Monday 28 May 2012

Cut Grass

'Cut grass lies frail:
Brief is the breath
Mown stalks exhale.
Long, long the death

It dies in the white hours
Of young-leafed June
With chestnut flowers,
With hedges snowlike strewn,

White lilac bowed,
Lost lanes of Queen Anne's lace,
And that high-builded cloud
Moving at summer's pace.' 

At the weekend, I performed, after long delay, the gardener's grand transmogrifying task - mowing the lawn. Inevitably my mind turned to Philip Larkin's beautiful little poem - it always does - but this time, as I tried to say it in my head, I realised how shockingly little of it I actually knew. My once retentive memory is woefully unreliable these days. When I had finished mowing, I read it again, all 12 lines of it. Surely, I thought, even I can get this one by heart. I read it through a few more times and I had it. What's more surprising is that I still have it by heart today (I checked) - will I, this time, hold on to it for good?
Cut Grass is set in 'young-leafed' June - it was written in fact on the 3rd of June, in 1971 - but the Lilac is still in bloom and the May in the hedgerows at its snow-like peak. Clearly this is the North of England - presumably somewhere near Larkin's Hull home - as the Lilac and May would be as good as over in the South country. What of those chestnut flowers? Too early, even in the South, for Sweet Chestnut, so these must be the candles of the Horse Chestnut, still in flower in the North, at least in Larkin's time. Since then, the Little British Warming (aka  'climate change') has brought everything a little forward - and nothing more so than the Horse Chestnut, but that is largely in response to attack from the Horse Chestnut Leaf Miner and a fungal pathogen. The Horse Chestnuts come into leaf, flower and fruit earlier each year as they race to get the whole process over with before the attackers gain the upper hand.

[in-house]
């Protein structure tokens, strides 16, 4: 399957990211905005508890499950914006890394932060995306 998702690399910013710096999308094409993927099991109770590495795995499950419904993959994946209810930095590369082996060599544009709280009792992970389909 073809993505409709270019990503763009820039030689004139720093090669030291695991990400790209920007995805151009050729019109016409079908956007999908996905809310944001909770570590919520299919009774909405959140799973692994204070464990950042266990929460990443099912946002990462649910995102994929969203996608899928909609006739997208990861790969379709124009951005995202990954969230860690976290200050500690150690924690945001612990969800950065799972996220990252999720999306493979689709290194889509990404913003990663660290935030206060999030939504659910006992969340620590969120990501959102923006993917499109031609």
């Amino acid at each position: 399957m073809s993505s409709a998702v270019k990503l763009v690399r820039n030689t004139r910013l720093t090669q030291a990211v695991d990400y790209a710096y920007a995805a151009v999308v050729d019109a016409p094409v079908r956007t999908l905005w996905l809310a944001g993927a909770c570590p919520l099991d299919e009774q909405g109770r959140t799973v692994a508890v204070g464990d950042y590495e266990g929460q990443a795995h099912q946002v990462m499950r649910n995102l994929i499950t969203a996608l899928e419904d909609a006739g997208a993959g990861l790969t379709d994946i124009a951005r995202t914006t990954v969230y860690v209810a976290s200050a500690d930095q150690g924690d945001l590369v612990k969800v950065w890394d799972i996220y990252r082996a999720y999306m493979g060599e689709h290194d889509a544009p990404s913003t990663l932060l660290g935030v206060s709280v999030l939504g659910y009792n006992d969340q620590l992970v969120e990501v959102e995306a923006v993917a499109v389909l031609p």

At the end of the week, I shall check and see if I still have Cut Grass by heart. I do hope so - it beats This Be The Verse, which stays stubbornly embedded in my memory banks.


  1. Yesterday in the Cotswolds - so nearly in June - the pink horse chestnuts in Barnsley Park were in full flower and the lilacs and may were still going strong (in fact the may was as dazzling as I've ever seen it). However, I think they're about 300ft above sea level, an altitude that usually seems to produce a slight chill compared to the south-east.

  2. The pink horse chestnut's always later Gareth - nasty looking too.

  3. Thanks Nige - you're a mine of information on the chestnut as I know from previous correspondence on the subject. I quite like the look of the pink. However, I'm put off as I believe it can only be grown as a graft, which hits a false note somehow. But is it true, chestnut guru?

  4. I suspect that is indeed true, Gareth - and I suspect also that it's less susceptible to the Leaf Miner etc, but don't quote me. The pink 'un is of course not to be confused with the rather lovely Indian Horse Chestnut.